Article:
How to Fix the Inside Seat of a Boat

How to Fix the Inside Seat of a Boat
Boating is a fun activity that can make for an exciting summer on the water. But boats are often left out in the open and spend a majority of the time where sun, wind and water can damage the interior parts and upholstery. Because of this, it's good to know that fixing a boat seat is a fairly simple process if you know your way around a sewing machine and are familiar with pattern-making and measurement.

Instructions

Difficulty: Moderate

Things You’ll Need:
  • Tape measure Scissors Marine naugahyde fabric Sewing machine Matching thread Pins Upholstery stapler
  • Tape measure
  • Scissors
  • Marine naugahyde fabric
  • Sewing machine
  • Matching thread
  • Pins
  • Upholstery stapler
Step 1
Remove the old fabric from the boat seat. Do this as carefully as possible so that you can use it as a pattern for the new seat cover.
Step 2
Inspect the foam cushion underneath and replace as necessary.
Step 3
Create a pattern on the new fabric, using the old fabric, and cut the pieces needed. For seats that have a wood foundation, add an additional inch to each side of the new seat fabric for easy stretching.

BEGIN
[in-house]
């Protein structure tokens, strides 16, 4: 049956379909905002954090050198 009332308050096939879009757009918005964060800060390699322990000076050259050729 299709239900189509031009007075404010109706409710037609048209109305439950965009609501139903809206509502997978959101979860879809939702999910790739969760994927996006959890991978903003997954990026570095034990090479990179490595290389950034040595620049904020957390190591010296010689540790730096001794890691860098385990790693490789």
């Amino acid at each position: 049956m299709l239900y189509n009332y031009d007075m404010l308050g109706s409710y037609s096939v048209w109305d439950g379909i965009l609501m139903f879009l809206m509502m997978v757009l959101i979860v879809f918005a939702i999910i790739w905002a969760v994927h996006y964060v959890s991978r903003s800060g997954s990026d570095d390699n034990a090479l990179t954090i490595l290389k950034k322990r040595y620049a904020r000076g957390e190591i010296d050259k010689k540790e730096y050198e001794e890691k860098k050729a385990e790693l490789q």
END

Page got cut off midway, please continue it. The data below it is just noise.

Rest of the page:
Step 4
Sew the pieces of the pattern together, using pins to hold them as needed.
Step 5
Place the new cover over the seat to check how it fits. Readjust the size for proper fit and remove the pins.
Step 6
Place your new seat cover over the padding, stretch it tight and staple it to the wood base.

Tips & Warnings

 
If you have good sewing skills, you may be able to replace the fabric cover without having to create a pattern from the old fabric.
 
If you have good sewing skills, you may be able to replace the fabric cover without having to create a pattern from the old fabric.

Article Written By Patrick Cameron

Patrick Cameron is a freelance writer with 10 years of diverse experience in consumer goods branding, promotions and retail communications. He works out of his home in Denver, Colo. He received his Bachelor of Arts in mass communication from the University of Minnesota.

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